If the content you are seeing is presented as unstyled HTML your browser is an older version that cannot support cascading style sheets. If you wish to upgrade your browser you may download Mozilla or Internet Explorer for Windows.


Drama in one long act by Daniel Brooks and Guillermo Verdecchia, first performed at The Theatre Centre, 1997, directed by and featuring the authors. (Verdecchia was subsequently replaced in the cast by Randy Hughson.) Also featuring actors Fiona Highet and Lisa Ryderwith, set and costumes by Julie Fox, sound and music by Richard Feren, lighting by Andrea Lundy, stage management by Melissa Berney, and produced by Brooks and David Duclos. Insomnia was a production of da da kamera, The Theatre Centre and Augusta Company. The work was subsequently revived by the authors and toured to the Festival de Théâtre des Amériques (now Festival TransAmériques) in 1999. It was also nominated for several Dora Mavor Moore Awards, and the Chalmers Award.

Insomnia is a haunting and troubling work that clearly profited from its extensive workshop process (over a year). The final work is extremely clean-lined and lucid, even as it descends into the nightmare world of a right-thinking man who is questioning his life. Through a lens of hazy reality, the man dissects his withering marriage, his friendships and the society of greed surrounding him. Reality and a state of insomniac illusion are mingled. The core of the work is a very long monologue where the central figure sets forward a series of protocols to live by (i.e., "No cars." "Doubt." "No wife jokes."). It concludes with a harrowing sequence inspired by Shakespeare's Titus Andronicus. Not a fun night of theatre, but a bracing one.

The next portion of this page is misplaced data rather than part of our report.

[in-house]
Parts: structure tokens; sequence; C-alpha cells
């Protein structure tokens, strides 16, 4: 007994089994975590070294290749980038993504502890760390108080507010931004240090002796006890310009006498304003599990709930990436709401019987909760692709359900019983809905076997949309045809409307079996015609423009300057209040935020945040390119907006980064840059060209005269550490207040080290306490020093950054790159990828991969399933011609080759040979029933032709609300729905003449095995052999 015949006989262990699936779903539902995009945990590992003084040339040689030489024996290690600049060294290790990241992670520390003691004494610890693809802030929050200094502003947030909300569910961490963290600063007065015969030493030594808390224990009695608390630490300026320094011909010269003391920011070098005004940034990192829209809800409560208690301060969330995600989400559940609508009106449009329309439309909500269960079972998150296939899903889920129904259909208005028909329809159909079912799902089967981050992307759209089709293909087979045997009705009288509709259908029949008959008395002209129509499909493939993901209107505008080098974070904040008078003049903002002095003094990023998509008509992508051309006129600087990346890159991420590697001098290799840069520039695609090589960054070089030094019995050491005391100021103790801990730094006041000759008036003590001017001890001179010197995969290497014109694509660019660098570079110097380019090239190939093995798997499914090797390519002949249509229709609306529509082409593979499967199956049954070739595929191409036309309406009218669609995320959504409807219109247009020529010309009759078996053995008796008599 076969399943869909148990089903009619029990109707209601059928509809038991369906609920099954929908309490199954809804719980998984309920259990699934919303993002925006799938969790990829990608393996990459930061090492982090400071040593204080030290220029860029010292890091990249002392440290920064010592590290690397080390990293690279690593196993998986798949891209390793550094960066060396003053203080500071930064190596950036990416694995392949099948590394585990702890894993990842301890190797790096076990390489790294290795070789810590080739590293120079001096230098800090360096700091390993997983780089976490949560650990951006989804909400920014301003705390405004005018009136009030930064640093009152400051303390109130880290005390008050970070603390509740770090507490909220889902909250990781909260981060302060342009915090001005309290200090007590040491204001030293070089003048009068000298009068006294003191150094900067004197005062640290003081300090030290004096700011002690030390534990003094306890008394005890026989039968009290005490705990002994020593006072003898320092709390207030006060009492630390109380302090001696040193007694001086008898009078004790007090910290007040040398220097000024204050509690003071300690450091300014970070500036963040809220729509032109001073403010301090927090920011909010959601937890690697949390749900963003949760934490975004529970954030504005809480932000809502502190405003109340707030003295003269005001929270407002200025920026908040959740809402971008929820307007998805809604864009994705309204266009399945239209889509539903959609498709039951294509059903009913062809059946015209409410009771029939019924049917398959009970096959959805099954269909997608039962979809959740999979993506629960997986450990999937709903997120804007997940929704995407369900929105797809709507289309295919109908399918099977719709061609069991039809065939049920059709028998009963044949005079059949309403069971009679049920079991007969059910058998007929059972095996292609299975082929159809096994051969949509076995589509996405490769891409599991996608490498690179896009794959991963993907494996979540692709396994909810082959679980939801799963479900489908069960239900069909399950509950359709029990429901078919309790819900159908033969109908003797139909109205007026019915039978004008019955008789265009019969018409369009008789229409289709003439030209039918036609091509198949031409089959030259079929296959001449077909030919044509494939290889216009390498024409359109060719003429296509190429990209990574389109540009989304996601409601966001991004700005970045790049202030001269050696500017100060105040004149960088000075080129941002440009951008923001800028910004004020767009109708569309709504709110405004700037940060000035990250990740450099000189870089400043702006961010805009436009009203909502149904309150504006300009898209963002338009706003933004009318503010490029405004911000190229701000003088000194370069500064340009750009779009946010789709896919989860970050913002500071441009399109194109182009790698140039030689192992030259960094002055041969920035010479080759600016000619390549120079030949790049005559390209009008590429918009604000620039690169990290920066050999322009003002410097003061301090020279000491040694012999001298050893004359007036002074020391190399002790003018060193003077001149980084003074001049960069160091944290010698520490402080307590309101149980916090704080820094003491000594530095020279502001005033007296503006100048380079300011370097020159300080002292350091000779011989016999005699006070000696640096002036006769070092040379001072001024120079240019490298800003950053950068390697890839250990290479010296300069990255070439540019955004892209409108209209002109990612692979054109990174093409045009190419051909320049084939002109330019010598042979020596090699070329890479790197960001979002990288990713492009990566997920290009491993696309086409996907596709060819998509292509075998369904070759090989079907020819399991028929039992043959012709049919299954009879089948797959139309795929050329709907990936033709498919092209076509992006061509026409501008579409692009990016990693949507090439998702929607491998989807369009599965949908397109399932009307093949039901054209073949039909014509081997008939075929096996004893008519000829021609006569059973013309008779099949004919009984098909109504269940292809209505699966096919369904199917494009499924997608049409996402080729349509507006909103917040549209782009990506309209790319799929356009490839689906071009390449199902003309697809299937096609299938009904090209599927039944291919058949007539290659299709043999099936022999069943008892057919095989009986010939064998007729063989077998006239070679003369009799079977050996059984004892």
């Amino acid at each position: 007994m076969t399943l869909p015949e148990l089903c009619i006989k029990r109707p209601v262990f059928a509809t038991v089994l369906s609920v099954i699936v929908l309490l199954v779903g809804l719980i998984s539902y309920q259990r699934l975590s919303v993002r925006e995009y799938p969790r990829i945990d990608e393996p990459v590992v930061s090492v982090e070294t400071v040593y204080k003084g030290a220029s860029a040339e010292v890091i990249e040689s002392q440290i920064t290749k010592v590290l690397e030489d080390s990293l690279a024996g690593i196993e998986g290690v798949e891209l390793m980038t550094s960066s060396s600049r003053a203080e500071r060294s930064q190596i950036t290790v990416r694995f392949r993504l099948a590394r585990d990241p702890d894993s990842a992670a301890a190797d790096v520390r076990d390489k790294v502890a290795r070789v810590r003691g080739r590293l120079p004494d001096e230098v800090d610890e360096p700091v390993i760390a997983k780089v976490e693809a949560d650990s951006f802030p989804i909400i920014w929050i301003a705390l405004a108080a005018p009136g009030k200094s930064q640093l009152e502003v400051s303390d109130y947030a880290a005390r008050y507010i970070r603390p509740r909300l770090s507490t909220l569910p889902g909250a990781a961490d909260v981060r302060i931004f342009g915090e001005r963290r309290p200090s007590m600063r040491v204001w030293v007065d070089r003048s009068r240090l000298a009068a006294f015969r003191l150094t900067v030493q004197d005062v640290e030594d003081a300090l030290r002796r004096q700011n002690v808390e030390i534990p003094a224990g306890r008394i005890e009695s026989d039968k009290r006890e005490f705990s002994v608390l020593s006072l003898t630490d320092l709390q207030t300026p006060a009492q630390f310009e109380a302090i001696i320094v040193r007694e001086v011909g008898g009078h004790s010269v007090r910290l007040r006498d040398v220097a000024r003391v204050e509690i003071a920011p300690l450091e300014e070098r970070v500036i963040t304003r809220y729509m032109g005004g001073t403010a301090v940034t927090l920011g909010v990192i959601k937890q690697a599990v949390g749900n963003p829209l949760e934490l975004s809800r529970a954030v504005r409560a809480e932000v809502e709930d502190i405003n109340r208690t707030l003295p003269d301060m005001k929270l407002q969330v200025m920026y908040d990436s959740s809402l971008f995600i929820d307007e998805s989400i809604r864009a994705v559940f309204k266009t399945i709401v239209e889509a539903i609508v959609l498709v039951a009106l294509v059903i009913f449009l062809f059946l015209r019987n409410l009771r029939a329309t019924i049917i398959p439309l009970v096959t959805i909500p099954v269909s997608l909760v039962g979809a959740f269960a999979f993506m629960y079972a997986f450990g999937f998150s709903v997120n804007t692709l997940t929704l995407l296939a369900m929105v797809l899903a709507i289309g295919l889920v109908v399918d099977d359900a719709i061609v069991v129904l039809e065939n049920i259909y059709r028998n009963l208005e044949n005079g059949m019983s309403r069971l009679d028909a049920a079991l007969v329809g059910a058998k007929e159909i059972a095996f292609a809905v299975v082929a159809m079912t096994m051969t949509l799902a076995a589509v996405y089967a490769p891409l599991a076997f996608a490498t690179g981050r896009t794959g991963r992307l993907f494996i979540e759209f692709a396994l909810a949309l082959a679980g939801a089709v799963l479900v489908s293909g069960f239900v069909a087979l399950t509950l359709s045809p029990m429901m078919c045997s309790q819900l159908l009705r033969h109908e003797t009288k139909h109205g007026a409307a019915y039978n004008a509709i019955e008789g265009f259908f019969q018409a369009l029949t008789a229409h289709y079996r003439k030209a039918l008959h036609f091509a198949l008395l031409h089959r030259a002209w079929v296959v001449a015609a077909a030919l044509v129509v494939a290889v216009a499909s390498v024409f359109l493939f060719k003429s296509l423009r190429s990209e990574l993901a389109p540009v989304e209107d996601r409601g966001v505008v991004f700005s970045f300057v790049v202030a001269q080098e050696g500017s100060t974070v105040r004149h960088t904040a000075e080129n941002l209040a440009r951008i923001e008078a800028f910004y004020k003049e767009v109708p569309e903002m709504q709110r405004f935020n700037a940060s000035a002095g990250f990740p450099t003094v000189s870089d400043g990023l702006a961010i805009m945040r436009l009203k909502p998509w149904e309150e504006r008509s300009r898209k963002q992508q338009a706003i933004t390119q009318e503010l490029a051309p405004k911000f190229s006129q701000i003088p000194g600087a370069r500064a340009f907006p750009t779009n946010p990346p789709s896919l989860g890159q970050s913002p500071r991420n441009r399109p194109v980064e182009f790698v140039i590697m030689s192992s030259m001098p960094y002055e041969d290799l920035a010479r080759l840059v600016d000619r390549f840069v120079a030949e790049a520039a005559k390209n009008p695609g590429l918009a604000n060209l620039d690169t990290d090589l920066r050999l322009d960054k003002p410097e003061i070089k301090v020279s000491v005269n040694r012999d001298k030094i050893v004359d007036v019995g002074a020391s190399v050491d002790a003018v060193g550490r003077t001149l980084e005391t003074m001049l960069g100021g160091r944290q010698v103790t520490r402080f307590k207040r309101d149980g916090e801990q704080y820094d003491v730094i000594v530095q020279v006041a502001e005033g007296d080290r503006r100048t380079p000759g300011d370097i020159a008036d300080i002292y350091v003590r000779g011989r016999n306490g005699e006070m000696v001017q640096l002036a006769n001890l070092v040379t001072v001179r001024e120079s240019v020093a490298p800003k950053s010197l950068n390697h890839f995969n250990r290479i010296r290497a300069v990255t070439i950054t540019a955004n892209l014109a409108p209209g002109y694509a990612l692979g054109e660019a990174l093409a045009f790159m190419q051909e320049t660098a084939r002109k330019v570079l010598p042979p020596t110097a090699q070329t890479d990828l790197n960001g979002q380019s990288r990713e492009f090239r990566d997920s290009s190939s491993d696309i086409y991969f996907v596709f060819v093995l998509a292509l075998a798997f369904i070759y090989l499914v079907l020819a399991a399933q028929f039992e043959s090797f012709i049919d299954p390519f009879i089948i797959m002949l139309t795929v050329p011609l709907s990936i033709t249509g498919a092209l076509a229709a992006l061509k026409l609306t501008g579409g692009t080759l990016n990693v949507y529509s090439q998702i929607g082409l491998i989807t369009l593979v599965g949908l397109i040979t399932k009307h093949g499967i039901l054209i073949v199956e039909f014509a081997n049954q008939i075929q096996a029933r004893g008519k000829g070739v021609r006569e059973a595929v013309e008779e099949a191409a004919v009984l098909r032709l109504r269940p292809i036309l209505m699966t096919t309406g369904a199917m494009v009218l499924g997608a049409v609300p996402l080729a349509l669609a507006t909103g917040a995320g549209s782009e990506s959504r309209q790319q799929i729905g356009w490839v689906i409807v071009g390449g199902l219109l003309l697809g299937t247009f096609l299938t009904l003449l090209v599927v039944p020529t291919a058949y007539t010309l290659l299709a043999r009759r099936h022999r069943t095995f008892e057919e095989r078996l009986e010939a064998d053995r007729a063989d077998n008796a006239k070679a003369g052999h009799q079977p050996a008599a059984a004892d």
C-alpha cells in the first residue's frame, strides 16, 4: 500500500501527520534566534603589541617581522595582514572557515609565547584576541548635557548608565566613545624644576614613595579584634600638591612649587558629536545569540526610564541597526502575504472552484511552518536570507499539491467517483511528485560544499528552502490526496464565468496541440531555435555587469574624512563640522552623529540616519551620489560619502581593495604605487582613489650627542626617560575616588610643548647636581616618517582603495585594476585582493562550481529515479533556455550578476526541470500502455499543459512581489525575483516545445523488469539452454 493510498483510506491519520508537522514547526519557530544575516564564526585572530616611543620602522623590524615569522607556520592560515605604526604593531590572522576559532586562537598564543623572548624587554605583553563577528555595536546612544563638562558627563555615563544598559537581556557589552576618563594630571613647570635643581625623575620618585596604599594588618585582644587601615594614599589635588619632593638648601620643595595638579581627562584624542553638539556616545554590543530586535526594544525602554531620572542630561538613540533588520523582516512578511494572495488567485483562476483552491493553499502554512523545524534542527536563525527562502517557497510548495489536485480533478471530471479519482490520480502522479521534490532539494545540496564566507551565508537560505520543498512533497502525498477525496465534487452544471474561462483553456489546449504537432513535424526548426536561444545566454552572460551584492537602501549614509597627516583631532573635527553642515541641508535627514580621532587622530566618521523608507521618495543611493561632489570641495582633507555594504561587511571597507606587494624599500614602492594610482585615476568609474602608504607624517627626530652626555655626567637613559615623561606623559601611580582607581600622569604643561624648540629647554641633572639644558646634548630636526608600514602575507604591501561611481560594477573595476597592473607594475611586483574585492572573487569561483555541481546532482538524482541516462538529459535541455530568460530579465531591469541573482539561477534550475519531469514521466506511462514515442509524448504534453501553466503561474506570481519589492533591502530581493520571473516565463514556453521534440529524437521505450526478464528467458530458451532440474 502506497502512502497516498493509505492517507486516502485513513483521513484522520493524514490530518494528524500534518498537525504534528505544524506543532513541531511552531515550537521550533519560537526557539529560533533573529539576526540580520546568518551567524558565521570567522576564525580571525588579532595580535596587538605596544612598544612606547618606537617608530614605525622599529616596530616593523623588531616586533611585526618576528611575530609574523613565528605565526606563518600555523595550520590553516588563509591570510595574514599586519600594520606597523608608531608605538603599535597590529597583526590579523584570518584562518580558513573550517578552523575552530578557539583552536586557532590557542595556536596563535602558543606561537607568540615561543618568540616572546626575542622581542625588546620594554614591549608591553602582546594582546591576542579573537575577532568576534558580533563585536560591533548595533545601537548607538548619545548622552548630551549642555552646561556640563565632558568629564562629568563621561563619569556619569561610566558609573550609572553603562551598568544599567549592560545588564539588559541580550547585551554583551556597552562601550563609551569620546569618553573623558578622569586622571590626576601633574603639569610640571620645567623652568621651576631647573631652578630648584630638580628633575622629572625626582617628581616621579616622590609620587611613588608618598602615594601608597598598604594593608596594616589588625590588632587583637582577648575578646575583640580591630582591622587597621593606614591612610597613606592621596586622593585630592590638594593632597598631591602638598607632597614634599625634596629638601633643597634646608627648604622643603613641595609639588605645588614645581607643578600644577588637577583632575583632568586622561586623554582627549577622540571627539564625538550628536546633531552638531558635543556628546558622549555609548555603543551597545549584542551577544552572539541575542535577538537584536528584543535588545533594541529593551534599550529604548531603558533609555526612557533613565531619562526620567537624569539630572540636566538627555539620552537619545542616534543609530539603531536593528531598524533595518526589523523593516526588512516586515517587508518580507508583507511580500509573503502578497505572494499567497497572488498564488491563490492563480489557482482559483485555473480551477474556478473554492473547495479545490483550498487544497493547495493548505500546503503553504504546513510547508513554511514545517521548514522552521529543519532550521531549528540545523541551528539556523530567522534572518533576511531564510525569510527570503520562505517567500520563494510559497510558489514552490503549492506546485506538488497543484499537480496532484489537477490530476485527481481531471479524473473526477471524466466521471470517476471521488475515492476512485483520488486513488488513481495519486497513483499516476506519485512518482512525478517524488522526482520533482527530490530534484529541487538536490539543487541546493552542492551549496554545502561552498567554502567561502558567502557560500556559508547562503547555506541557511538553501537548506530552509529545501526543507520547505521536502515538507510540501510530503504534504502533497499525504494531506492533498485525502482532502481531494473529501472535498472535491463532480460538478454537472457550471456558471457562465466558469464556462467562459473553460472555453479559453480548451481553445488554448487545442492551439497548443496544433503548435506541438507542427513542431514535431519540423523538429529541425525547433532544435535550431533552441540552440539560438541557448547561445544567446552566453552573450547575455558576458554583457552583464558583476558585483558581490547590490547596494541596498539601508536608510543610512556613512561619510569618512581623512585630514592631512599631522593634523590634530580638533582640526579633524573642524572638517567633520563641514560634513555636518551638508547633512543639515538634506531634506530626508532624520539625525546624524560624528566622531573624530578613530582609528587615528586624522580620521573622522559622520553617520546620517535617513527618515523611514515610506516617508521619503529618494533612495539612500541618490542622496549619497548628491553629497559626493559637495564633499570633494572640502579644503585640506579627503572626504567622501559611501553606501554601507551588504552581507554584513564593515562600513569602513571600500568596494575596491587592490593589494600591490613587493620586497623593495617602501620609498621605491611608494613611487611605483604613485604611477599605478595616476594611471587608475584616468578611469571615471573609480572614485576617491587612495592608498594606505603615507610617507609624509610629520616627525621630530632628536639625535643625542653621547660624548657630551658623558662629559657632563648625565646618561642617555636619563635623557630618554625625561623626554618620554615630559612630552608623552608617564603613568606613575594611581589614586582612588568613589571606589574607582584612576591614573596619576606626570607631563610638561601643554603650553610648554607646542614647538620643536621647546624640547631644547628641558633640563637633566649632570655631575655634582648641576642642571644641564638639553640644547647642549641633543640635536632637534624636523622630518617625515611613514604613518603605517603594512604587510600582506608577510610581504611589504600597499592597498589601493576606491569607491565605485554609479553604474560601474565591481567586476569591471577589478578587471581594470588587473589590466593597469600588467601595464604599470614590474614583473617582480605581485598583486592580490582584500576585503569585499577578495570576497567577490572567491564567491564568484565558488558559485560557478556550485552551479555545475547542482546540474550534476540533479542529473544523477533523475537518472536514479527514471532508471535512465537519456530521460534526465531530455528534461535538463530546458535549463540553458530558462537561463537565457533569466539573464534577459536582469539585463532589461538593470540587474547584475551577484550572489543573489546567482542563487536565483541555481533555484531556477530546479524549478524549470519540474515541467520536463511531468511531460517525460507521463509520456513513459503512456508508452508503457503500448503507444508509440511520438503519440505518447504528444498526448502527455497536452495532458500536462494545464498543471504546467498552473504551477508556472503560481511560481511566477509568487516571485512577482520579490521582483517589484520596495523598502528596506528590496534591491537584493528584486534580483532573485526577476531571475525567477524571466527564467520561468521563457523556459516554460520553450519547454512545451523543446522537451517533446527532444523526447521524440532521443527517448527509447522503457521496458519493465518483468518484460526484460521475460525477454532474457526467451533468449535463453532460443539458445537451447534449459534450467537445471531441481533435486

Writing for The Toronto Star, Vit Wagner said, "Think of Insomnia as an impressively theatrical nightcap with which to neurotically toast the millennium." Mira Friedlander of Variety said of the work, "...while there is a nod at redemption and a resolution of sorts, it is demonic darkness, rather than liberating light, that defines this disturbing new play." Sonia Safarti, for La Presse, joining the chorus of raves for the design of the original and Festival des Amériques productions said, "[The design elements] make Insomnia a true success."

Commentary by Gaetan Charlebois

Last updated 2013-11-08